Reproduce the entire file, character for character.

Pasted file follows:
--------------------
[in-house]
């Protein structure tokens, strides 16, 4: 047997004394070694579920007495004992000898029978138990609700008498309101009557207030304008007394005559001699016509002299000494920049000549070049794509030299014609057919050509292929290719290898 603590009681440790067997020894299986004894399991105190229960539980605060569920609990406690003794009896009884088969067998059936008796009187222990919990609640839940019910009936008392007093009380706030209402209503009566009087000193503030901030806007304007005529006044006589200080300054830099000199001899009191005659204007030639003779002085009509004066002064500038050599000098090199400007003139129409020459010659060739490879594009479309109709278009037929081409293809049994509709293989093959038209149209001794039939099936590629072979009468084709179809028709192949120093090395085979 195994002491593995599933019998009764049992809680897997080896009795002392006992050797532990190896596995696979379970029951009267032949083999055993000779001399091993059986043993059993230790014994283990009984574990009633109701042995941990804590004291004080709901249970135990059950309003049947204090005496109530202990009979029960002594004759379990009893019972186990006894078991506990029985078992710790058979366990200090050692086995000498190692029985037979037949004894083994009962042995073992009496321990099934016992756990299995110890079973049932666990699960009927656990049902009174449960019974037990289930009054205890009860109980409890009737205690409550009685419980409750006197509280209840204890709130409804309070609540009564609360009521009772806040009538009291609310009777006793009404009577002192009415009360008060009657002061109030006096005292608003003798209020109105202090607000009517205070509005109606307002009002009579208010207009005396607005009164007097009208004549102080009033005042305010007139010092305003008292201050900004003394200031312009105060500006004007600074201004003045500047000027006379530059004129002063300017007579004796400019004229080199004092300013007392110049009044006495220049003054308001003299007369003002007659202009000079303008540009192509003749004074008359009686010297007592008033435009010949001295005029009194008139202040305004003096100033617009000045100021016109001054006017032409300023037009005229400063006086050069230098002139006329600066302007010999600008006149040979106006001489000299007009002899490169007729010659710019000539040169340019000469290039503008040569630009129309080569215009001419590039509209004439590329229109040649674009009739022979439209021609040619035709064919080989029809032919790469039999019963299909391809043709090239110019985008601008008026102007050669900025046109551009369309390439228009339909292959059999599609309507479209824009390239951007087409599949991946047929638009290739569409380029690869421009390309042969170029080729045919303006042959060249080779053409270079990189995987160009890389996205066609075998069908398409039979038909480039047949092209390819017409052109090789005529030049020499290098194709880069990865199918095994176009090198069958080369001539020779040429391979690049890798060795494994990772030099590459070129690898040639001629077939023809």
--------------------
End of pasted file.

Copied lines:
[in-house]
């Protein structure tokens, strides 16, 4: 047997004394070694579920007495004992000898029978138990609700008498309101009557207030304008007394005559001699016509002299000494920049000549070049794509030299014609057919050509292929290719290898 603590009681440790067997020894299986004894399991105190229960539980605060569920609990406690003794009896009884088969067998059936008796009187222990919990609640839940019910009936008392007093009380706030209402209503009566009087000193503030901030806007304007005529006044006589200080300054830099000199001899009191005659204007030639003779002085009509004066002064500038050599000098090199400007003139129409020459010659060739490879594009479309109709278009037929081409293809049994509709293989093959038209149209001794039939099936590629072979009468084709179809028709192949120093090395085979 195994002491593995599933019998009764049992809680897997080896009795002392006992050797532990190896596995696979379970029951009267032949083999055993000779001399091993059986043993059993230790014994283990009984574990009633109701042995941990804590004291004080709901249970135990059950309003049947204090005496109530202990009979029960002594004759379990009893019972186990006894078991506990029985078992710790058979366990200090050692086995000498190692029985037979037949004894083994009962042995073992009496321990099934016992756990299995110890079973049932666990699960009927656990049902009174449960019974037990289930009054205890009860109980409890009737205690409550009685419980409750006197509280209840204890709130409804309070609540009564609360009521009772806040009538009291609310009777006793009404009577002192009415009360008060009657002061109030006096005292608003003798209020109105202090607000009517205070509005109606307002009002009579208010207009005396607005009164007097009208004549102080009033005042305010007139010092305003008292201050900004003394200031312009105060500006004007600074201004003045500047000027006379530059004129002063300017007579004796400019004229080199004092300013007392110049009044006495220049003054308001003299007369003002007659202009000079303008540009192509003749004074008359009686010297007592008033435009010949001295005029009194008139202040305004003096100033617009000045100021016109001054006017032409300023037009005229400063006086050069230098002139006329600066302007010999600008006149040979106006001489000299007009002899490169007729010659710019000539040169340019000469290039503008040569630009129309080569215009001419590039509209004439590329229109040649674009009739022979439209021609040619035709064919080989029809032919790469039999019963299909391809043709090239110019985008601008008026102007050669900025046109551009369309390439228009339909292959059999599609309507479209824009390239951007087409599949991946047929638009290739569409380029690869421009390309042969170029080729045919303006042959060249080779053409270079990189995987160009890389996205066609075998069908398409039979038909480039047949092209390819017409052109090789005529030049020499290098194709880069990865199918095994176009090198069958080369001539020779040429391979690049890798060795494994990772030099590459070129690898040639001629077939023809």